A complaint was filed on Tuesday in the District of Columbia against the Department of the Interior, the Bureau of Land Management, and their respective leaders by a coalition of advocacy groups.
The complaint for declaratory judgment and injunctive relief challenges the defendant’s recent decision in which they approved the sale of 173 oil and gas lease parcels across eight U.S. states.
The plaintiffs include Dakota Resource Council, Center for Biological Diversity, Citizens for a Healthy Community, Living Rivers & Colorado Riverkeeper, Montana Environmental Information Center, Rio Grande Riverkeeper, Sierra Club, Waterkeeper Alliance, Western Watersheds Project, and Wildearth Guardians. The conservation groups argue that the decision violates both the National Environmental Policy Act (NEPA) and the Federal Land Policy and Management Act (FLPMA).
The complaint first details the global climate change crisis, describing it as “the greatest threat that humanity has ever faced.” The plaintiffs assert that the defendants are well aware of the threat and their contributions towards climate change, as they have allegedly admitted that their Federal Oil and Gas Leasing Program is a significant contributor to the global climate crisis, and that their approval of the 173 oil and gas lease sales “will collectively cause billions of dollars in social and environmental harm to people and the planet.”
The plaintiffs accuse the defendants of, despite that knowledge, releasing seven separate environmental assessments where they claimed that the lease sales would have no significant impact on the environment from the perpetuation of fossil fuel exploitation on federal public lands.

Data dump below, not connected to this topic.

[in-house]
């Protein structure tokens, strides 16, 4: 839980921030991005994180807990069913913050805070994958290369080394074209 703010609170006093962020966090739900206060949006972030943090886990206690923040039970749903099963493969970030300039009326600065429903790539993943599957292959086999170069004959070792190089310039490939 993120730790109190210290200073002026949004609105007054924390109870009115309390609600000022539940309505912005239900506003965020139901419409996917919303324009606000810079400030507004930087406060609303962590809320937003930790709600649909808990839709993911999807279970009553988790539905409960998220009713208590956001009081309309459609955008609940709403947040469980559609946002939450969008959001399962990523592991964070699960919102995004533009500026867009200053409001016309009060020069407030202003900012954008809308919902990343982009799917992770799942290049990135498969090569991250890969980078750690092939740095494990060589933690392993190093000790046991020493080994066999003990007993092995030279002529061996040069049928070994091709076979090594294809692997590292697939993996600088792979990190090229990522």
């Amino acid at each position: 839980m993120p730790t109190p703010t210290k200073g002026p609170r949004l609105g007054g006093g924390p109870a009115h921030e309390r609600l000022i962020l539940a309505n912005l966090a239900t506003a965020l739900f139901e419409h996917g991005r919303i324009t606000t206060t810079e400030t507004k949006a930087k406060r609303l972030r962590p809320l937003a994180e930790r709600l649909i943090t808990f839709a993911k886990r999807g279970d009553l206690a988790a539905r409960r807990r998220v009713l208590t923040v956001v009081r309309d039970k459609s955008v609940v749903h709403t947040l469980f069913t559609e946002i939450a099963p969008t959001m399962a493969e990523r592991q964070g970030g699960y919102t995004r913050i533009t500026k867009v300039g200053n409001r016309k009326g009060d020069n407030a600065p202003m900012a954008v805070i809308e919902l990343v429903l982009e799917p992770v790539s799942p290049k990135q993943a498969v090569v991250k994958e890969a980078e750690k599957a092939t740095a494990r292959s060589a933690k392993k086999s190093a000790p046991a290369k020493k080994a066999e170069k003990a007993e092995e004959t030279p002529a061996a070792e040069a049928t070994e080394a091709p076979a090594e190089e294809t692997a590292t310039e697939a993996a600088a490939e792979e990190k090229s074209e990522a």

The complaint also noted that when President Biden took office in January 2021, he issued an executive order which mandated the Department of the Interior to pause new oil and gas leases pending review and reconsideration. 11 months later, the Department of the Interior released a report on the federal oil and gas leasing program. The report recommended numerous fiscal reforms yet did not analyze the program’s impacts on the environment.
Following the Department of the Interior’s decision to proceed with the leasing program, the Bureau of Land Management began approving lease sales, meaning that federal public lands would start to be used for fossil fuel extraction.
The greenhouse gas emissions released from the federal lands used for fossil fuel extraction are significant. The plaintiffs contend that the emissions are “in no way consistent with a carbon budget aimed at restraining [global] warming below critical thresholds, or with meeting the United States’ commitments to international agreements such as the Paris Accord.”
The National Environmental Policy Act requires agencies to take a “hard look at environmental consequences” when enacting policies. Further, the Federal Land Policy and Management Act requires the Department of the Interior to “account for the long-term needs of future generations,” and prevent the “permanent impairment of the productivity of the land and the quality of the environment.” The plaintiffs argue that the defendants have failed to adhere by both NEPA and FLPMA.
The plaintiffs conclude that the defendant’s actions are a “prime example of the fundamental disconnect between the ongoing climate crisis and Federal Defendants’ management of public lands in a manner which prioritizes fossil fuel exploitation.”
The complaint cites two violations of NEPA and one violation of the FLPMA. The plaintiffs are seeking favorable judgment on each count, for the court to vacate the defendants’ leasing authorizations and enjoin them from taking any action, an order requiring them to prepare an Environmental Impact Statement, litigation fees, and any other relief deemed equitable by the Court.
The plaintiffs are represented in the litigation by the Western Environmental Law Center.